I know it feels like you've done everything right. You worked hard, earned the degree, even went for that advanced certification, you show up on time and do everything that's asked of you. So why are in the same place, while those around you are being invited to special meetings, being mentored and getting that promotion you thought should be yours by now?
As much as you think you may be doing it may not be enough. After all, your career won’t manage itself. Take back control of your career by avoiding these six (6) most common missteps that people overlook in advancing their career.
Any one of these can send your career spiraling off track.
1. Undervaluing your worth. Padding your resume with a list of things you've done isn't enough. You have to know how your strengths, skills and superpowers contributed to the bottomline of your organization. When you know that, you can bolding ask for the raise or promotion that's on par with your contribution. If you're current company doesn't see your value, you're uniquely positioned to share how you can improve the bottomline of another one.
2. Misunderstanding the art of self-promotion. Self-promotion is an aspect of professional presence and includes the empowering act of sharing your unique problem-solving capabilities. Research has shown that it’s particularly difficult for women to toot their own horn. In fact, women tend to wait for others to notice and acknowledge their accomplishments or successes so their contributions are less remembered and celebrated. Don't let that happen to you. Share EVERY successes and accomplishment with your superiors, post it on LinkedIn, write an article or blog about it, seek testimonials for your great work, and share it more than once!! The best way to feel confident about doing this is by ensuring you take on projects that highlight your strengths. Do you know what they are? FIND OUT! Remember, false modesty is not a virtue and in fact it’s self-defeating.
3. Focusing on other's progression instead of your own. In other words, stop gossiping. If you find that you have enough time keeping tabs on what's going on with your co-workers career, chances are you're not doing enough to advance your own. Whether it’s social or professional, follow the rule, "if you don't have anything nice to say, don't say anything at all." Overall it just makes you look petty and unprofessional.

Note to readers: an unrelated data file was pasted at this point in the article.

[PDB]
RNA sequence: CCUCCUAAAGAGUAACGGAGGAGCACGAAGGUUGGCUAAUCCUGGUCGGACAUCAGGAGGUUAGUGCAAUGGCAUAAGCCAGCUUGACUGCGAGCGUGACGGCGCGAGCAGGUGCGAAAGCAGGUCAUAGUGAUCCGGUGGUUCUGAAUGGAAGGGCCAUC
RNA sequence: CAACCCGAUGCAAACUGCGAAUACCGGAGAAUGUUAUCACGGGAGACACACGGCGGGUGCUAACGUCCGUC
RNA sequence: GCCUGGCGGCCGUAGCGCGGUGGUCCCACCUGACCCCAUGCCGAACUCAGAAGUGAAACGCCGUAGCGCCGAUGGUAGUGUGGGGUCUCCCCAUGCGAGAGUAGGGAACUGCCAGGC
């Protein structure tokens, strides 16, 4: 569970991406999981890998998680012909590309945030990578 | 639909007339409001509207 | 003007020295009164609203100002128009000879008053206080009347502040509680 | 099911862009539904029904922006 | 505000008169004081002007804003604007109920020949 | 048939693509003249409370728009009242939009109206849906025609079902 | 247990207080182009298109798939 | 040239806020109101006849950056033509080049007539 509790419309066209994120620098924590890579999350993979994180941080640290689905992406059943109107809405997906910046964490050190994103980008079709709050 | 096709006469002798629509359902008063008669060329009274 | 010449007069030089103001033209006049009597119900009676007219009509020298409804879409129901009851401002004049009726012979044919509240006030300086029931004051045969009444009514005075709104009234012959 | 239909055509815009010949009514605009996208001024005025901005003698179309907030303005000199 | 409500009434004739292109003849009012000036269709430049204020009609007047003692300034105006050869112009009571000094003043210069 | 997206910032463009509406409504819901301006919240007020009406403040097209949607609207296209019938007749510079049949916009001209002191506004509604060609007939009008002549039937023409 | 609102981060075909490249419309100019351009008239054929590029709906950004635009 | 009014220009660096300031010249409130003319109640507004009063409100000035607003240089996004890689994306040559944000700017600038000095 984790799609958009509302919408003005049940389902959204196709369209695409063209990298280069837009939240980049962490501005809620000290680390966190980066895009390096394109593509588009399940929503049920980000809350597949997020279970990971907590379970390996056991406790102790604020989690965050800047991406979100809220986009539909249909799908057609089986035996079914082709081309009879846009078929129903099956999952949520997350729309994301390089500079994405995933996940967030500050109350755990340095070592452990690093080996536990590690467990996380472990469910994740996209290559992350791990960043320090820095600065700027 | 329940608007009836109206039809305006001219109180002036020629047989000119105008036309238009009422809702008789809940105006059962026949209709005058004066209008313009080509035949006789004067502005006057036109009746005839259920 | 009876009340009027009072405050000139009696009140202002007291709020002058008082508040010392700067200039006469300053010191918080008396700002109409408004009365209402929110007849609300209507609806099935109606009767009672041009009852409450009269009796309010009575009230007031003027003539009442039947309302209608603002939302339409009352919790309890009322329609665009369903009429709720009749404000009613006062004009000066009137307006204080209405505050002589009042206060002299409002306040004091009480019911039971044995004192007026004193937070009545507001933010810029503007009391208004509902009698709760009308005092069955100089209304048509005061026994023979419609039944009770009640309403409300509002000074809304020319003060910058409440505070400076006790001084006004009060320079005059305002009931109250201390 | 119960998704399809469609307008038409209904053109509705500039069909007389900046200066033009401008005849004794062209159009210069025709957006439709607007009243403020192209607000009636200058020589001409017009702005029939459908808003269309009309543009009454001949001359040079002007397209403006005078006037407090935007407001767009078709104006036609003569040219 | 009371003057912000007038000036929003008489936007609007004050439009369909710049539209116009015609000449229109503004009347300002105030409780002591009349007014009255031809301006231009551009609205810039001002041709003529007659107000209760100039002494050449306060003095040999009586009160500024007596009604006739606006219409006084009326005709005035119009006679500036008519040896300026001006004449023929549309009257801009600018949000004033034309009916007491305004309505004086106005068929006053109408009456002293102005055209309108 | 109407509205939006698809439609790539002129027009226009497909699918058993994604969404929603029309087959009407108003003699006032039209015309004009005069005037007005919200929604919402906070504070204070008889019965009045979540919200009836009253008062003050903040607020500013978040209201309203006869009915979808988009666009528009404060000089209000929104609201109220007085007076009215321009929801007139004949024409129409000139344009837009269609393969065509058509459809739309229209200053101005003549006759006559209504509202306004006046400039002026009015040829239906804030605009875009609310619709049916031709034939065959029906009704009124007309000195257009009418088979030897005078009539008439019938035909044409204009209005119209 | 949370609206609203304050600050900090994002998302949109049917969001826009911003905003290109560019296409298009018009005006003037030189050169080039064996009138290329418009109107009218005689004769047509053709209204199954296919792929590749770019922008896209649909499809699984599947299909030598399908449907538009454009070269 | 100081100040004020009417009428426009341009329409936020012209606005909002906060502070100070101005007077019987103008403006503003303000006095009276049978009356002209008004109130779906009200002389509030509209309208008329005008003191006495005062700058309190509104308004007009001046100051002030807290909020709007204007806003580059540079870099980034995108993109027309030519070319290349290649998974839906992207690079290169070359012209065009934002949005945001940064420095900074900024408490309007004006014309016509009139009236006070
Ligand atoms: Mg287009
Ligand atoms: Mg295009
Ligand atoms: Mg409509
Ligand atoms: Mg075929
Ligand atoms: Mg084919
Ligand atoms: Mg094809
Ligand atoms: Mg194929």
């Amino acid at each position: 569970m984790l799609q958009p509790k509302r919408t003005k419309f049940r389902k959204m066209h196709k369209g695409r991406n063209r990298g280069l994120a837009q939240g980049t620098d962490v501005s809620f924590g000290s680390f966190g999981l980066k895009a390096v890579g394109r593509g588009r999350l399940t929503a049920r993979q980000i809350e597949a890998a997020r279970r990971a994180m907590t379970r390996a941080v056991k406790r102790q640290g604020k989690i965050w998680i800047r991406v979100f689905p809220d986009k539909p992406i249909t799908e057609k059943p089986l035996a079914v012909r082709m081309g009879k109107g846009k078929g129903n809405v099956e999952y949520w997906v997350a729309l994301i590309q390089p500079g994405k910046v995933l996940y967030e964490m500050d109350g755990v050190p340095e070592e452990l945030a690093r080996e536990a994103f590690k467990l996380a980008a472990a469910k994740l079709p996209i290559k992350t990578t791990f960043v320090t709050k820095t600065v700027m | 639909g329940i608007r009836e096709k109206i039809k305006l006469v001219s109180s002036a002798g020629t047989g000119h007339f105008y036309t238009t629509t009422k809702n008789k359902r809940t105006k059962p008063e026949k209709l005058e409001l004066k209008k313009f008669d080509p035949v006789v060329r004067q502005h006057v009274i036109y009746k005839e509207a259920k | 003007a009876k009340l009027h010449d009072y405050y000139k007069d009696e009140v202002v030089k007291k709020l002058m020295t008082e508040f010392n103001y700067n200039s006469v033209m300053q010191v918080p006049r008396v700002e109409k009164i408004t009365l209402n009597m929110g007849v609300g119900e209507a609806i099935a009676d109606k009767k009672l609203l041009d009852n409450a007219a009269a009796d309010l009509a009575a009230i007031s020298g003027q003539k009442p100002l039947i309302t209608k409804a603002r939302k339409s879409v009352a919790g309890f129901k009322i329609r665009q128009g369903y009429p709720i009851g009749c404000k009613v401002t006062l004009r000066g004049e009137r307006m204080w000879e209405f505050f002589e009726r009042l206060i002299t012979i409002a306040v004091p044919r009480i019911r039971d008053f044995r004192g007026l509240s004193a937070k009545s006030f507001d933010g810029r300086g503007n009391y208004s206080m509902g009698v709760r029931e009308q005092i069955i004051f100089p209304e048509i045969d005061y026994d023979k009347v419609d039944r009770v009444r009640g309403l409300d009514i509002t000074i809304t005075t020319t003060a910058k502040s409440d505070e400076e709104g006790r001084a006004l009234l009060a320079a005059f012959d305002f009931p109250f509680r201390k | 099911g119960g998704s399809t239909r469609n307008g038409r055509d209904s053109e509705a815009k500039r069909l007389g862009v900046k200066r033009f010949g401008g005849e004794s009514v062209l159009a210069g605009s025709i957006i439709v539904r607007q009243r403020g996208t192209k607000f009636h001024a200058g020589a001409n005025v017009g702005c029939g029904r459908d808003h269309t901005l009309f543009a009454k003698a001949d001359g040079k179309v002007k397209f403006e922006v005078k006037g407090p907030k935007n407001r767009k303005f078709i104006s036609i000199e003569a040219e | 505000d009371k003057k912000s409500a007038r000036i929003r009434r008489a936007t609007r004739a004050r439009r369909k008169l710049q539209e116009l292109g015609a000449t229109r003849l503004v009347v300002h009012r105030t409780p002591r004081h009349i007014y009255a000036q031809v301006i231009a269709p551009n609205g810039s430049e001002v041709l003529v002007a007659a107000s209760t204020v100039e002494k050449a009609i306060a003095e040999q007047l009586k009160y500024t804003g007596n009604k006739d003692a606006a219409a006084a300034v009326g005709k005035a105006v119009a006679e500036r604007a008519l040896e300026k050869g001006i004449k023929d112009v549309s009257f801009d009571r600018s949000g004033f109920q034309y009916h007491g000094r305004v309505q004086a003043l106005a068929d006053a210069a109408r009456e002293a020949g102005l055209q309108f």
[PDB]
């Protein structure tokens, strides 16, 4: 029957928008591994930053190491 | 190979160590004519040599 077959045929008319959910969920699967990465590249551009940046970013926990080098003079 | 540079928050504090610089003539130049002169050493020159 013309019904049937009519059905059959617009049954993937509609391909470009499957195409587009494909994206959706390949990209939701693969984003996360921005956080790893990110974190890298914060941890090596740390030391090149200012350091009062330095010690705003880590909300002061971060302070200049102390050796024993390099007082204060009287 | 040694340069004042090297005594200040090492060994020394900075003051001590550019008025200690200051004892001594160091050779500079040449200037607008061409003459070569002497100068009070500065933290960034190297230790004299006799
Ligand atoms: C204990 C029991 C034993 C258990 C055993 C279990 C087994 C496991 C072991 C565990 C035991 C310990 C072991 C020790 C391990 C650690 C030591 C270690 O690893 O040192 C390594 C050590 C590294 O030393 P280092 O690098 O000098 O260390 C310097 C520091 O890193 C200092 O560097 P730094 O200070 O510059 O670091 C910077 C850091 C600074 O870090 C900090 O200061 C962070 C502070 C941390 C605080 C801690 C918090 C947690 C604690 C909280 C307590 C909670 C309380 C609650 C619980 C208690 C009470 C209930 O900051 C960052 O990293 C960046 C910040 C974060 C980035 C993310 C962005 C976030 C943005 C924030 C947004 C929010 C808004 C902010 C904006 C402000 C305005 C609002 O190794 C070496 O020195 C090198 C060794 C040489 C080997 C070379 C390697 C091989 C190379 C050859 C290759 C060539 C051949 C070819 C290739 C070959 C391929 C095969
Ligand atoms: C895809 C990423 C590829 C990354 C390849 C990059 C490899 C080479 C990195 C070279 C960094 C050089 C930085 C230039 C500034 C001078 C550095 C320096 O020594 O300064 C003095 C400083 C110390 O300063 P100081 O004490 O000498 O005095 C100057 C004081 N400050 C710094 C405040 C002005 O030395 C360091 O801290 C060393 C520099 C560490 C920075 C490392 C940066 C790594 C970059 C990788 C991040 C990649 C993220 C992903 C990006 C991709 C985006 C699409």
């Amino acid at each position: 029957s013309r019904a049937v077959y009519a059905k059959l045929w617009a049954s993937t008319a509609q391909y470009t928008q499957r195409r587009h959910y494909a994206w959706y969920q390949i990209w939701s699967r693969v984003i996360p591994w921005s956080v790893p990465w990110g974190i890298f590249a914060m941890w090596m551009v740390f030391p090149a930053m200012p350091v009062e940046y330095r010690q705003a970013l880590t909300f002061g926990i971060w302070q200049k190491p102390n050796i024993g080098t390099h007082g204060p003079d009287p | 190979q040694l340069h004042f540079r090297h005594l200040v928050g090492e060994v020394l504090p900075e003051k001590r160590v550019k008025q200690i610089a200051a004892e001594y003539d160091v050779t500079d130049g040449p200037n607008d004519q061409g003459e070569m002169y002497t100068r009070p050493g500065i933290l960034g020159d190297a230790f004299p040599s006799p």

4. Being a "Debbie Downer." Along with not talking bad about others, don't bring people together for the purpose of trashing the company. If you hate where you work, it may be time to find new employment. If they're violating the law, engaging in discriminatory practices, have shitty leadership and employment policies you should both report them AND leave. Life's too short to be stuck in something that makes you miserable. If you don't feel you can leave a bad job, it could be that the disfunction of your workplace has impacted psychologically more then you realize. Bad bosses and workplaces can horribly impact your confidence and self-esteem and prevent you from seeing all of your true gifts and talents. If you're just prone to being negative or criticizing others, try a little positivity. However, if it's not you but the place you work, get out or get some support.
5. Underestimating the value of what you wear. Research shows that your appearance strongly influences not only how you feel about yourself, but it also impacts other people's perception of you. That includes your financial success, authority, trustworthiness, intelligence, and suitability for hire or promotion. And since we all know perception is reality, you want to ensure that you're viewed in the best possible light at all times. What few people realize is your wardrobe and clothing choices are a critical component of your professional presence and brand. It only takes 1/10th of a second for an impression to be made, and first impressions can fortunately, or unfortunately, last forever. Your image can mean the difference between gaining the competitive edge or taking a back seat to others around you.
6. Using the company's technology like your own. My savvy clients know to keep their personal and professional business separate. That includes having 2 phones, 2 laptops, 2 calendars, etc. Whatever it takes. Your company is likely to check your internet log from time to time and if you’re spending significant time each day on Indeed.com or other personal sites, you might find your employment ending sooner than later. You'll also want to watch how you're using your social media channels and how much time you're on those sites on company time. Just like the constitution separates church and state, keep your private and company business separate too.
Summary. It doesn't take much to send your career off the rails. You can avoid that happening by remaining professional, valuing your worth, focusing on your successes (and going after more), and creating a powerful professional presence and image that makes everyone around you take notice.
Securing the services of an executive or career coach can help you create a career management plan that will continually position your for success and keep you from becoming complacent in your career.
Live, laugh and unapologetically shine,